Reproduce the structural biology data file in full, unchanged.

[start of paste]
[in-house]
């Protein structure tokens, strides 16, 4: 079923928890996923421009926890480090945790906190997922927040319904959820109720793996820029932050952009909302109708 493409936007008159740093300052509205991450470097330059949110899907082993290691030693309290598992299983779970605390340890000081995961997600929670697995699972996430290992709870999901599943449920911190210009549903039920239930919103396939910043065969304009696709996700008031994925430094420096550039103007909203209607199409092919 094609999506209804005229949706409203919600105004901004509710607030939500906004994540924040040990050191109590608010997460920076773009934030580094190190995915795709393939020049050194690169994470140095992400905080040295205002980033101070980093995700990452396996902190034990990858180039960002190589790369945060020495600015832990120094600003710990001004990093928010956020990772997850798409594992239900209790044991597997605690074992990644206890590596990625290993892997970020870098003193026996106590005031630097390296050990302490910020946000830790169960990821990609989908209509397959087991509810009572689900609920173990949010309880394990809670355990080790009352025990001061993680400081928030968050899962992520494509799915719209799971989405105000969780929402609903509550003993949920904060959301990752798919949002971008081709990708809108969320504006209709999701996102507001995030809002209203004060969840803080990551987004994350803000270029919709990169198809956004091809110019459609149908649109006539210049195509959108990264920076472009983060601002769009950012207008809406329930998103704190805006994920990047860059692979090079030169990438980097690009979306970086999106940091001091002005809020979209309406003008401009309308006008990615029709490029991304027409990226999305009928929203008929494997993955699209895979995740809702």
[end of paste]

[in-house]
């Protein structure tokens, strides 16, 4: 079923928890996923421009926890480090945790906190997922927040319904959820109720793996820029932050952009909302109708 493409936007008159740093300052509205991450470097330059949110899907082993290691030693309290598992299983779970605390340890000081995961997600929670697995699972996430290992709870999901599943449920911190210009549903039920239930919103396939910043065969304009696709996700008031994925430094420096550039103007909203209607199409092919 094609999506209804005229949706409203919600105004901004509710607030939500906004994540924040040990050191109590608010997460920076773009934030580094190190995915795709393939020049050194690169994470140095992400905080040295205002980033101070980093995700990452396996902190034990990858180039960002190589790369945060020495600015832990120094600003710990001004990093928010956020990772997850798409594992239900209790044991597997605690074992990644206890590596990625290993892997970020870098003193026996106590005031630097390296050990302490910020946000830790169960990821990609989908209509397959087991509810009572689900609920173990949010309880394990809670355990080790009352025990001061993680400081928030968050899962992520494509799915719209799971989405105000969780929402609903509550003993949920904060959301990752798919949002971008081709990708809108969320504006209709999701996102507001995030809002209203004060969840803080990551987004994350803000270029919709990169198809956004091809110019459609149908649109006539210049195509959108990264920076472009983060601002769009950012207008809406329930998103704190805006994920990047860059692979090079030169990438980097690009979306970086999106940091001091002005809020979209309406003008401009309308006008990615029709490029991304027409990226999305009928929203008929494997993955699209895979995740809702």